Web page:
An outbreak of H1N1 influenza ("swine flu") was reported from Mexico in April 2009. The outbreak was caused by a previously unknown strain of influenza that contained a unique combination of swine, avian, and human influenza gene segments. Initial reports indicated a high fatality rate in previously healthy young adults and older children, raising concerns that a worldwide pandemic might occur, similar to 1918. However, subsequent data from Mexico, as well as experience from the United States and other countries, indicate the H1N1 strain from 2009 is not nearly as lethal as some people initially feared. The outbreak has resolved. For further information, go to the World Health Organization and the Centers for Disease Control.
An outbreak of histoplasmosis was reported among travelers returning from Acapulco in March 2001. Symptoms included fever, chills, dry cough, chest pain, and headache. Most of those affected were American college students who had stayed at the Calinda Beach Hotel. Two cases of histoplasmosis were subsequently reported among travelers who had stayed at the same hotel in April, suggesting ongoing transmission. cHistoplasmosis is caused by Histoplasma capsulatum, a soil-based fungus transmitted by inhalation. The infection is not transmitted from person to person. Despite extensive investigation, no source of Histoplasma has been identified to date in the hotel environment. For further information, see MMWR.
Gnathostomiasis has been reported in Acapulco and other parts of Mexico. The disease, which is caused by a helminth known as Gnathostoma spinigerum, is usually acquired by eating raw or undercooked freshwater fish, including ceviche, a popular lime-marinated fish salad. The chief symptom is intermittent, migratory swellings under the skin, sometimes associated with joint pains, muscle pains, or gastrointestinal symptoms. The symptoms may not begin until many months after exposure. See Rojas-Molina et al. in Emerging Infectious Diseases and Moore et al. in Emerging Infectious Diseases for further information.
Dengue fever, a flu-like illness which is transmitted by mosquitoes and which may be complicated by hemorrhage or shock, is occasionally reported from the state of Guerrero, which includes Acapulco. The risk of dengue is generally low in beach areas.
HIV (human immunodeficiency virus) infection is reported, but travelers are not at risk unless they have unprotected sexual contacts or receive injections or blood transfusions.
Other infections include
Scorpion bites are a health problem in many states.
Food and water precautions
Do not drink tap water unless it has been boiled, filtered, or chemically disinfected. Do not drink unbottled beverages or drinks with ice. Do not eat fruits or vegetables unless they have been peeled or cooked. Avoid cooked foods that are no longer piping hot. Cooked foods that have been left at room temperature are particularly hazardous. Avoid unpasteurized milk and any products that might have been made from unpasteurized milk, such as ice cream. Avoid food and beverages obtained from street vendors. Do not eat raw or undercooked meat or fish, including ceviche. Some types of fish may contain poisonous biotoxins even when cooked. Barracuda in particular should never be eaten. Other fish that may contain toxins include red snapper, grouper, amberjack, sea bass, and a large number of tropical reef fish.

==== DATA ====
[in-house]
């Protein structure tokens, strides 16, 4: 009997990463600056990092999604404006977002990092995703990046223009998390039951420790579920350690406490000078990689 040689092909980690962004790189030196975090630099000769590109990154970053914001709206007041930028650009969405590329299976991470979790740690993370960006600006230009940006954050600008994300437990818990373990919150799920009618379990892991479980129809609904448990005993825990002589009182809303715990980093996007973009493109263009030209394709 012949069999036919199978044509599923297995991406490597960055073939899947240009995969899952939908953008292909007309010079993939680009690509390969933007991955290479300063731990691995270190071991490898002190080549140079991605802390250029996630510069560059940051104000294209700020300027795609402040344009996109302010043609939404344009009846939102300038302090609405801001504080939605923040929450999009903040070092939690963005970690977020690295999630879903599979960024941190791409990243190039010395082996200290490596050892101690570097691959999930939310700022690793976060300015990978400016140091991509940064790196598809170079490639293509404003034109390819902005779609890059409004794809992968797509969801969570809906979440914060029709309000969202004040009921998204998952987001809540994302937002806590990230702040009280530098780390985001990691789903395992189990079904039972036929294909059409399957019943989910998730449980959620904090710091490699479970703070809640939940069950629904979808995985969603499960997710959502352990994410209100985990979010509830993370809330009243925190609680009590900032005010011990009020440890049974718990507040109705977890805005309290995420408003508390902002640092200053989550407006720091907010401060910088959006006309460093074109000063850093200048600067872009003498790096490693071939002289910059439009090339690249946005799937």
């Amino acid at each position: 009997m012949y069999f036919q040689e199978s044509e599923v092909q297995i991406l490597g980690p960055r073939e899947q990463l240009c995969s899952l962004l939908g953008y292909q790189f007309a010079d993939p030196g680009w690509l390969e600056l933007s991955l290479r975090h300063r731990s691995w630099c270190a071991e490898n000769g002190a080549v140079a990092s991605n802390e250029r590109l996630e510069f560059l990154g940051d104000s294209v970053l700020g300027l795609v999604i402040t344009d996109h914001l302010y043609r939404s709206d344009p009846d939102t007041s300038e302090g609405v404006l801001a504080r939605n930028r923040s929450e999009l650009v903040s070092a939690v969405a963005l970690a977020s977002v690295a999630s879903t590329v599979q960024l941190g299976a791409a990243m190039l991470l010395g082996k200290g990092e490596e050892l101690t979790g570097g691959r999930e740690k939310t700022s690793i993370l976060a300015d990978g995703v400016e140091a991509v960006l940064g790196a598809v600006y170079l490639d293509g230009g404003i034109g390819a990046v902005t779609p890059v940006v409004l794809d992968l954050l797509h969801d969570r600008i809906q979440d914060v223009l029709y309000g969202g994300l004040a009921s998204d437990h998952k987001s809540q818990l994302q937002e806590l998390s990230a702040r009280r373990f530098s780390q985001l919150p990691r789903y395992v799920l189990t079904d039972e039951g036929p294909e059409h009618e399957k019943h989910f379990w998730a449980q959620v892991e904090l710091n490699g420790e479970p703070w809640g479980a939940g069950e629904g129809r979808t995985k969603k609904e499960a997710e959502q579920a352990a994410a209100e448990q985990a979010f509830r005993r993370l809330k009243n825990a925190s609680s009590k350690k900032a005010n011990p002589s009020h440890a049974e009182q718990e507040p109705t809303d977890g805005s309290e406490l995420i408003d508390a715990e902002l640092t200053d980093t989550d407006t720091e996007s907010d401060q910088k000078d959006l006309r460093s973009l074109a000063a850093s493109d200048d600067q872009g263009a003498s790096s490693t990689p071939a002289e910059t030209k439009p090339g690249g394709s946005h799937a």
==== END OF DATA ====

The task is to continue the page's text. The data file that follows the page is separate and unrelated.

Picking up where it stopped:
All travelers should bring along an antibiotic and an antidiarrheal drug to be started promptly if significant diarrhea occurs, defined as three or more loose stools in an 8-hour period or five or more loose stools in a 24-hour period, especially if accompanied by nausea, vomiting, cramps, fever or blood in the stool. Antibiotics which have been shown to be effective include ciprofloxacin (Cipro), levofloxacin (Levaquin), rifaximin (Xifaxan), or azithromycin (Zithromax). Either loperamide (Imodium) or diphenoxylate (Lomotil) should be taken in addition to the antibiotic to reduce diarrhea and prevent dehydration.
If diarrhea is severe or bloody, or if fever occurs with shaking chills, or if abdominal pain becomes marked, or if diarrhea persists for more than 72 hours, medical attention should be sought.
Bring adequate supplies of all medications in their original containers, clearly labeled. Carry a signed, dated letter from the primary physician describing all medical conditions and listing all medications, including generic names. If carrying syringes or needles, be sure to carry a physician's letter documenting their medical necessity.Pack all medications in hand luggage. Carry a duplicate supply in the checked luggage. If you wear glasses or contacts, bring an extra pair. If you have significant allergies or chronic medical problems, wear a medical alert bracelet.
Make sure your health insurance covers you for medical expenses abroad. If not, supplemental insurance for overseas coverage, including possible evacuation, should be seriously considered. If illness occurs while abroad, medical expenses including evacuation may run to tens of thousands of dollars. For a list of travel insurance and air ambulance companies, go to Medical Information for Americans Traveling Abroad on the U.S. State Department website. Bring your insurance card, claim forms, and any other relevant insurance documents. Before departure, determine whether your insurance plan will make payments directly to providers or reimburse you later for overseas health expenditures. The Medicare and Medicaid programs do not pay for medical services outside the United States.
Pack a personal medical kit, customized for your trip (see description). Take appropriate measures to prevent motion sickness and jet lag, discussed elsewhere. On long flights, be sure to walk around the cabin, contract your leg muscles periodically, and drink plenty of fluids to prevent blood clots in the legs. For those at high risk for blood clots, consider wearing compression stockings.